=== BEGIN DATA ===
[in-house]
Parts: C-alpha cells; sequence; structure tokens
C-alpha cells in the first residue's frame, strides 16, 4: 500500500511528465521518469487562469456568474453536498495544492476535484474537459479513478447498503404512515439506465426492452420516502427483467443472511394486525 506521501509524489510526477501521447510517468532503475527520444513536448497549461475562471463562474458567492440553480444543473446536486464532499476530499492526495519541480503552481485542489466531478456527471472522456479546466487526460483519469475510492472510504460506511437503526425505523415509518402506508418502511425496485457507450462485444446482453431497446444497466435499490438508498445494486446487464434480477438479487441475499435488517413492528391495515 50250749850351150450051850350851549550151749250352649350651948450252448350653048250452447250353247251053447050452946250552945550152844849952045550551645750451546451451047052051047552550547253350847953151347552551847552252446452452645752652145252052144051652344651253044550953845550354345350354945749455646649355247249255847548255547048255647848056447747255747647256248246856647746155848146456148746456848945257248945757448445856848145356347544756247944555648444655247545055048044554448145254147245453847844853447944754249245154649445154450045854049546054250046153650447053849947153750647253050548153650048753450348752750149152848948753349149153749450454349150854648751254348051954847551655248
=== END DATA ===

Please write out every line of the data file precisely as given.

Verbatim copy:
[in-house]
Parts: C-alpha cells; sequence; structure tokens
C-alpha cells in the first residue's frame, strides 16, 4: 500500500511528465521518469487562469456568474453536498495544492476535484474537459479513478447498503404512515439506465426492452420516502427483467443472511394486525 506521501509524489510526477501521447510517468532503475527520444513536448497549461475562471463562474458567492440553480444543473446536486464532499476530499492526495519541480503552481485542489466531478456527471472522456479546466487526460483519469475510492472510504460506511437503526425505523415509518402506508418502511425496485457507450462485444446482453431497446444497466435499490438508498445494486446487464434480477438479487441475499435488517413492528391495515 50250749850351150450051850350851549550151749250352649350651948450252448350653048250452447250353247251053447050452946250552945550152844849952045550551645750451546451451047052051047552550547253350847953151347552551847552252446452452645752652145252052144051652344651253044550953845550354345350354945749455646649355247249255847548255547048255647848056447747255747647256248246856647746155848146456148746456848945257248945757448445856848145356347544756247944555648444655247545055048044554448145254147245453847844853447944754249245154649445154450045854049546054250046153650447053849947153750647253050548153650048753450348752750149152848948753349149153749450454349150854648751254348051954847551655248